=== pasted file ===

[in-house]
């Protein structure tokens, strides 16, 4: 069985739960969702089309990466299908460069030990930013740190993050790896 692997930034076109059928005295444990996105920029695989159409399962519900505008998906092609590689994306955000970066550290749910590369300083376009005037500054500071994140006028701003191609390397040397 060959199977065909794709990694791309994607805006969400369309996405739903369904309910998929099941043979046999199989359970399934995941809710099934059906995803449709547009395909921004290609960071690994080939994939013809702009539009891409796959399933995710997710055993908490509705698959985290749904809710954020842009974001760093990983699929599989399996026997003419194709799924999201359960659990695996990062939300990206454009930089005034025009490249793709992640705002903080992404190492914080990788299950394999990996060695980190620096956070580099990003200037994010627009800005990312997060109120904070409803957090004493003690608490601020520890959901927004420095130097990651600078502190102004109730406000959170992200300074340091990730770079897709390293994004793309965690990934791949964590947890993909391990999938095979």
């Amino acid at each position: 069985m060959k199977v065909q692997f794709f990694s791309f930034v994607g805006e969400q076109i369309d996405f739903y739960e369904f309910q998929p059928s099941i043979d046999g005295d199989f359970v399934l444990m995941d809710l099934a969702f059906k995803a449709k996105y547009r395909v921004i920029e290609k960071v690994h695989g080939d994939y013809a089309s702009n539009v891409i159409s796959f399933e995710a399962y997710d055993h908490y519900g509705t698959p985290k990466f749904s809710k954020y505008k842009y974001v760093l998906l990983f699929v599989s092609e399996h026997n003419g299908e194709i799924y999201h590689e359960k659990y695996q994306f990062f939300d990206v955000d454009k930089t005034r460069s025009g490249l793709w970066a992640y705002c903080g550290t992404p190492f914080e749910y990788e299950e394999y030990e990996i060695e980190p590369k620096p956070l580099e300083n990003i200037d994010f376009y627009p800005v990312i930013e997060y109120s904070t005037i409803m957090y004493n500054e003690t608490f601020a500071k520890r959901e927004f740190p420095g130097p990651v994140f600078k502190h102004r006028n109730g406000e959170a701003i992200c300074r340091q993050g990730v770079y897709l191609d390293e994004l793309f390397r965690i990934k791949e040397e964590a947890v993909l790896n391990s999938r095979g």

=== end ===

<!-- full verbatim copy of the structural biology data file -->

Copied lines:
[in-house]
């Protein structure tokens, strides 16, 4: 069985739960969702089309990466299908460069030990930013740190993050790896 692997930034076109059928005295444990996105920029695989159409399962519900505008998906092609590689994306955000970066550290749910590369300083376009005037500054500071994140006028701003191609390397040397 060959199977065909794709990694791309994607805006969400369309996405739903369904309910998929099941043979046999199989359970399934995941809710099934059906995803449709547009395909921004290609960071690994080939994939013809702009539009891409796959399933995710997710055993908490509705698959985290749904809710954020842009974001760093990983699929599989399996026997003419194709799924999201359960659990695996990062939300990206454009930089005034025009490249793709992640705002903080992404190492914080990788299950394999990996060695980190620096956070580099990003200037994010627009800005990312997060109120904070409803957090004493003690608490601020520890959901927004420095130097990651600078502190102004109730406000959170992200300074340091990730770079897709390293994004793309965690990934791949964590947890993909391990999938095979």
């Amino acid at each position: 069985m060959k199977v065909q692997f794709f990694s791309f930034v994607g805006e969400q076109i369309d996405f739903y739960e369904f309910q998929p059928s099941i043979d046999g005295d199989f359970v399934l444990m995941d809710l099934a969702f059906k995803a449709k996105y547009r395909v921004i920029e290609k960071v690994h695989g080939d994939y013809a089309s702009n539009v891409i159409s796959f399933e995710a399962y997710d055993h908490y519900g509705t698959p985290k990466f749904s809710k954020y505008k842009y974001v760093l998906l990983f699929v599989s092609e399996h026997n003419g299908e194709i799924y999201h590689e359960k659990y695996q994306f990062f939300d990206v955000d454009k930089t005034r460069s025009g490249l793709w970066a992640y705002c903080g550290t992404p190492f914080e749910y990788e299950e394999y030990e990996i060695e980190p590369k620096p956070l580099e300083n990003i200037d994010f376009y627009p800005v990312i930013e997060y109120s904070t005037i409803m957090y004493n500054e003690t608490f601020a500071k520890r959901e927004f740190p420095g130097p990651v994140f600078k502190h102004r006028n109730g406000e959170a701003i992200c300074r340091q993050g990730v770079y897709l191609d390293e994004l793309f390397r965690i990934k791949e040397e964590a947890v993909l790896n391990s999938r095979g």